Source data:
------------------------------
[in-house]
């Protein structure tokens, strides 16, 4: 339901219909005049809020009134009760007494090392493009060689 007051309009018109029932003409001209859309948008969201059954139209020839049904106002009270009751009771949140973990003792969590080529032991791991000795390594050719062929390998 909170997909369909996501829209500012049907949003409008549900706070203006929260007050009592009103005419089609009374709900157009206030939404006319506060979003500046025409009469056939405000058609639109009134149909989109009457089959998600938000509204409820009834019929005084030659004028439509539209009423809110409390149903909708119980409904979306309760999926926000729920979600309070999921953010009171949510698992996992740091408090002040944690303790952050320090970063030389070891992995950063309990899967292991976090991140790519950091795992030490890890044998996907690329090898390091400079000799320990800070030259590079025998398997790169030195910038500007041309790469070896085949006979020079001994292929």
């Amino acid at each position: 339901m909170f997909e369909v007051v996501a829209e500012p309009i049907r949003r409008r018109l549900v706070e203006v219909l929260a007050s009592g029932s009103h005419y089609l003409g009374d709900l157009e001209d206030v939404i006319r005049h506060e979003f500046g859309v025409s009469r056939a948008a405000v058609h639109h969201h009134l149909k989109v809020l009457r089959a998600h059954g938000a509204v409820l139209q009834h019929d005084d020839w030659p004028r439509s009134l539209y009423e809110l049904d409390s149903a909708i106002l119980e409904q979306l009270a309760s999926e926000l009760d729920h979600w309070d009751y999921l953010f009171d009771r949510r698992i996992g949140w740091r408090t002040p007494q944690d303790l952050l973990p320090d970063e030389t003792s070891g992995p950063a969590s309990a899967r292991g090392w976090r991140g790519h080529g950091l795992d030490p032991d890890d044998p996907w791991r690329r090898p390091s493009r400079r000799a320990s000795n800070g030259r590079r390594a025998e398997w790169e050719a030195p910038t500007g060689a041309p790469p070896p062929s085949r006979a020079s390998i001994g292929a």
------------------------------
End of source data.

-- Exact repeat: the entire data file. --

[in-house]
């Protein structure tokens, strides 16, 4: 339901219909005049809020009134009760007494090392493009060689 007051309009018109029932003409001209859309948008969201059954139209020839049904106002009270009751009771949140973990003792969590080529032991791991000795390594050719062929390998 909170997909369909996501829209500012049907949003409008549900706070203006929260007050009592009103005419089609009374709900157009206030939404006319506060979003500046025409009469056939405000058609639109009134149909989109009457089959998600938000509204409820009834019929005084030659004028439509539209009423809110409390149903909708119980409904979306309760999926926000729920979600309070999921953010009171949510698992996992740091408090002040944690303790952050320090970063030389070891992995950063309990899967292991976090991140790519950091795992030490890890044998996907690329090898390091400079000799320990800070030259590079025998398997790169030195910038500007041309790469070896085949006979020079001994292929």
């Amino acid at each position: 339901m909170f997909e369909v007051v996501a829209e500012p309009i049907r949003r409008r018109l549900v706070e203006v219909l929260a007050s009592g029932s009103h005419y089609l003409g009374d709900l157009e001209d206030v939404i006319r005049h506060e979003f500046g859309v025409s009469r056939a948008a405000v058609h639109h969201h009134l149909k989109v809020l009457r089959a998600h059954g938000a509204v409820l139209q009834h019929d005084d020839w030659p004028r439509s009134l539209y009423e809110l049904d409390s149903a909708i106002l119980e409904q979306l009270a309760s999926e926000l009760d729920h979600w309070d009751y999921l953010f009171d009771r949510r698992i996992g949140w740091r408090t002040p007494q944690d303790l952050l973990p320090d970063e030389t003792s070891g992995p950063a969590s309990a899967r292991g090392w976090r991140g790519h080529g950091l795992d030490p032991d890890d044998p996907w791991r690329r090898p390091s493009r400079r000799a320990s000795n800070g030259r590079r390594a025998e398997w790169e050719a030195p910038t500007g060689a041309p790469p070896p062929s085949r006979a020079s390998i001994g292929a």